Mike Trimby: The man who made MotoGP


When you sit down to watch a MotoGP race you need to thank one man more than anyone else for the show: Mike Trimby

351CC Yamaha in Senior Isle of Man TT 1974

Trimby racing on the Isle of Man in 1974

Trimby archive

This interview is from 2020 – we publish it here in respect for Mike Trimby, who has died aged 74

Former racer Mike Trimby has worked in the MotoGP paddock since the early 1980s and is largely responsible for the four cornerstones of the spectacle that we all know and love: improving circuit safety, putting the races on TV, organising the teams and making sure everyone gets paid.

Trimby started out as a revolutionary – going after the cigar-chomping, blazer-wearing racing establishment who treated the riders like performing animals. The first battles he fought was for better safety, better paddock conditions and better money.

“The old promoters and the FIM treated us like shit,” recalls ‘King’ Kenny Roberts, a 500cc GP winner from 1978 to 1983. “It was just wrong, they had us by the balls. Some of the tracks were so dangerous it was stupid. And you’d have to tickle the promoters’ balls to get500 bucks more. The whole thing was like a mafia deal.”

In 1982 Roberts, Barry Sheene, Franco Uncini and other top riders hired Trimby to fight for their rights, because they were too busy racing to waste time arguing with the old-boys network of the FIM (the Fédération Internationale de Motocyclisme, the sport’s governing body) and the promoters.

The priorities of the old crooks running the show was to keep prize money low and spend nothing on the circuits. If riders died, so be it. “The throttle works both ways,” was their mantra. In other words, if you die it’s your fault, not ours.

The death toll was horrific. During the 1950s, 29 riders died at grands prix, roughly one death every other event. The 1960s claimed 25 lives, the 1970s took 24. No wonder the riders had had enough.

“At the 1982 French GP the riders went on strike, because of track safety and paddock facilities,” says Trimby, 71. “Someone told them they needed to be represented properly, so I got summoned. Some of the riders knew me from when I was racing, so they said, ‘We haven’t got any better ideas, so let’s go with Mike.”

Trimby has been a motorcycle fanatic since he was a kid, when his dad took him on the pillion of his 197cc James to watch scrambles, trials and roadraces. He started racing Aermacchi singles in the late 1960s, moved up to Yamaha TD and TZ twins and then a TZ750 and endurance racing, from the Macau GP to the Bol d’Or and Suzuka Eight Hours.

“The top riders agreed to pay me 3% of their prize money, which wasn’t much, but that wasn’t a huge problem because I was making my money by running a road-racing show in London and helping with the Macau GP. I started at the Yugoslavian GP in July 1982. Uncini was the riders’ representative, so he told the FIM: ‘Don’t talk to us anymore, speak to Mr Trimby’. The president of the FIM jury said, ‘No way!’, and threw me out of the meeting.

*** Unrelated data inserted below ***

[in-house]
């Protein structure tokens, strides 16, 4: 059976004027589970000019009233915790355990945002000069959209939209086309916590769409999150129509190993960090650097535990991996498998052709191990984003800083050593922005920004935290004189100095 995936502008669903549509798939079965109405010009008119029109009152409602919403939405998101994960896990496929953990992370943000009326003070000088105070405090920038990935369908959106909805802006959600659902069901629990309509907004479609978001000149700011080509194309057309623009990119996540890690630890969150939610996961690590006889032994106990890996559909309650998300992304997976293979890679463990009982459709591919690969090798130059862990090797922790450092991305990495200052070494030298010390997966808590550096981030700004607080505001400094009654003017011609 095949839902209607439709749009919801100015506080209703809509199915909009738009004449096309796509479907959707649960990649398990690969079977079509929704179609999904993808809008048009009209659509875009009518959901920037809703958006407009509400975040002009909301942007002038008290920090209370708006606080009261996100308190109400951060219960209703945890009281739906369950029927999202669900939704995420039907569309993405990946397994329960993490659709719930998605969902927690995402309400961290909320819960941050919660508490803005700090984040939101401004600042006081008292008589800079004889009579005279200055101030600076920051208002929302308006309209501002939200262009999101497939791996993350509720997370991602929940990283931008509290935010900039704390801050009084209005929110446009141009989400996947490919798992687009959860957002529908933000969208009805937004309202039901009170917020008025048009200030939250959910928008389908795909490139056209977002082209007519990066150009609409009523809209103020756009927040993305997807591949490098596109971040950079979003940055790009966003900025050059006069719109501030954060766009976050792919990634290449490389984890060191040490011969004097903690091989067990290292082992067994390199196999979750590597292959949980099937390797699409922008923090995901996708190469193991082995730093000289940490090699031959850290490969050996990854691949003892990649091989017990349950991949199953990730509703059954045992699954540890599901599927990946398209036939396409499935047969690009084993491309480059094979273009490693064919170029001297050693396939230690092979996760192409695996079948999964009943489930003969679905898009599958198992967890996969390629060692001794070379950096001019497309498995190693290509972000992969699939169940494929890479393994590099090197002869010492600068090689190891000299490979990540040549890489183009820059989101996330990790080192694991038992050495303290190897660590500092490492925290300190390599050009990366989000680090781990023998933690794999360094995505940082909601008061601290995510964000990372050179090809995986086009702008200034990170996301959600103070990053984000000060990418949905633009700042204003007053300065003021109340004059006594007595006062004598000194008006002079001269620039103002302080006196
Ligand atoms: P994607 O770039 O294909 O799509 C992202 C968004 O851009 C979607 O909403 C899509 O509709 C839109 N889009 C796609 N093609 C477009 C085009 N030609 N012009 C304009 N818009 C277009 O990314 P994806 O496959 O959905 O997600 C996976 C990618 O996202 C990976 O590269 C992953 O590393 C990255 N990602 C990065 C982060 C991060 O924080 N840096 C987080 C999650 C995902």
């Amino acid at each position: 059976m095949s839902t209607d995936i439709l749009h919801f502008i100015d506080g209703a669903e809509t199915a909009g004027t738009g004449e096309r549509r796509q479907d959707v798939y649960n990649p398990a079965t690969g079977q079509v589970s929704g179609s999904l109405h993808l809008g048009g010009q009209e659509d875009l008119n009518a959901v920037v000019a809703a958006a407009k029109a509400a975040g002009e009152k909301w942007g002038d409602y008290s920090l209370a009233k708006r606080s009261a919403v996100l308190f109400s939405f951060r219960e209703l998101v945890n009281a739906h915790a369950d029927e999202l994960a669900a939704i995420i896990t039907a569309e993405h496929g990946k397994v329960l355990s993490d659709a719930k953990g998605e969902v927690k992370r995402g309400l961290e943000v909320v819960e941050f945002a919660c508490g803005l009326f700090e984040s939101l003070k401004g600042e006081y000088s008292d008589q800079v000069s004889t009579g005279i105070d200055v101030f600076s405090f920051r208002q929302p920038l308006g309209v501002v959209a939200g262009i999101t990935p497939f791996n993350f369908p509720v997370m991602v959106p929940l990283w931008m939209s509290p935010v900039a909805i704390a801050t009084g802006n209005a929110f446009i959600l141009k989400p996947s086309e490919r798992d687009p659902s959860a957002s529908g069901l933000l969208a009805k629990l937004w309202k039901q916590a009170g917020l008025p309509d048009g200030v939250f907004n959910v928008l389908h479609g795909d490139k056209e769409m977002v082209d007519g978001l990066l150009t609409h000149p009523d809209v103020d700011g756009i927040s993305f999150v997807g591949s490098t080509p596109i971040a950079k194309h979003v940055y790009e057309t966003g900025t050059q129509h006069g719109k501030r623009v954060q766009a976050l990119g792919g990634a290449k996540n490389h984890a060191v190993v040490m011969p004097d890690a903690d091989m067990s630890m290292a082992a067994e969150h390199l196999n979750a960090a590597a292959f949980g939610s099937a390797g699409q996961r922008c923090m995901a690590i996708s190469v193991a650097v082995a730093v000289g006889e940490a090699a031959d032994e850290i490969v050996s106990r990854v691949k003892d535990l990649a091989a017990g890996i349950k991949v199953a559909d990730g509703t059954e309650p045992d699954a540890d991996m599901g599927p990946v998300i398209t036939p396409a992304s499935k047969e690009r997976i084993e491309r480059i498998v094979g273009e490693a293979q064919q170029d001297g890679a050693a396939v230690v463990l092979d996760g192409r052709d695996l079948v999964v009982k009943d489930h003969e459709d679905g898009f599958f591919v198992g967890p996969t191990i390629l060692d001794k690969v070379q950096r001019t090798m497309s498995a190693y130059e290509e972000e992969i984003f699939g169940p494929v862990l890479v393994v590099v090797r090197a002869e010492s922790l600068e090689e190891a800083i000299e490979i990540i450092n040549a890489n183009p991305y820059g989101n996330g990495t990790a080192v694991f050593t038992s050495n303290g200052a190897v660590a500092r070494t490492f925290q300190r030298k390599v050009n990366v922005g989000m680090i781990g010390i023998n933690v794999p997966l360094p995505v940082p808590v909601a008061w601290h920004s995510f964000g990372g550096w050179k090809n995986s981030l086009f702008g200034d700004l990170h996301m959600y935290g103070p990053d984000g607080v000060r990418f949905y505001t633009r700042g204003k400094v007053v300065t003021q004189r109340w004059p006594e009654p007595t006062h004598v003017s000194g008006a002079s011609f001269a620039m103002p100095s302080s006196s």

“That wasn’t an auspicious start but I just kept bashing away. I embarked on various campaigns – the main thing was safety, because safety was horrendous.”

During August 1982 GP racing suffered a very dark day at Silverstone, when Norman Brown and Peter Huber lost their lives in the 500cc race. The man supposed to be in charge was Vernon Cooper, chairman of the ACU, British bike racing’s governing body.


Trimby receiving the Torrens Trophy at the Royal Automobile Club earlier this year, being interviewed by Keith Huewen

Royal Automobile Club

“Cooper was totally incompetent and a nasty piece of work,” Trimby adds. “I was stood with him that afternoon because I knew he’d screw up anyway, not because I’d anticipated the awful accident. He didn’t know what the hell was going on, because he had no communication with the marshals, so when Roberts came past the start/finish waving his fist, that was the first time Cooper knew that something was wrong. It was a nightmare.”

Trimby and Roberts set BBC investigative journalist Roger Cook onto Cooper.  The highlight of Cook’s Checkpoint documentary Uneasy Rider had him door-stepping Cooper at his home, where his Jaguar – with personalised reg plate – stood on the gravel drive. Mrs Cooper assured Cook that her husband was out and called the police. Minutes later Cooper escaped in his Jag, scattering gravel in all directions.

Eight months after the Silverstone tragedy two more riders perished, at the 1983 French GP. During practice Iwao Ishokawa was hit by another rider, whose brakes had failed. There was no medical helicopter, so Ishokawa was transported by ambulance, which got lost. By the time the Japanese arrived at hospital, several hours after the accident, he was dead.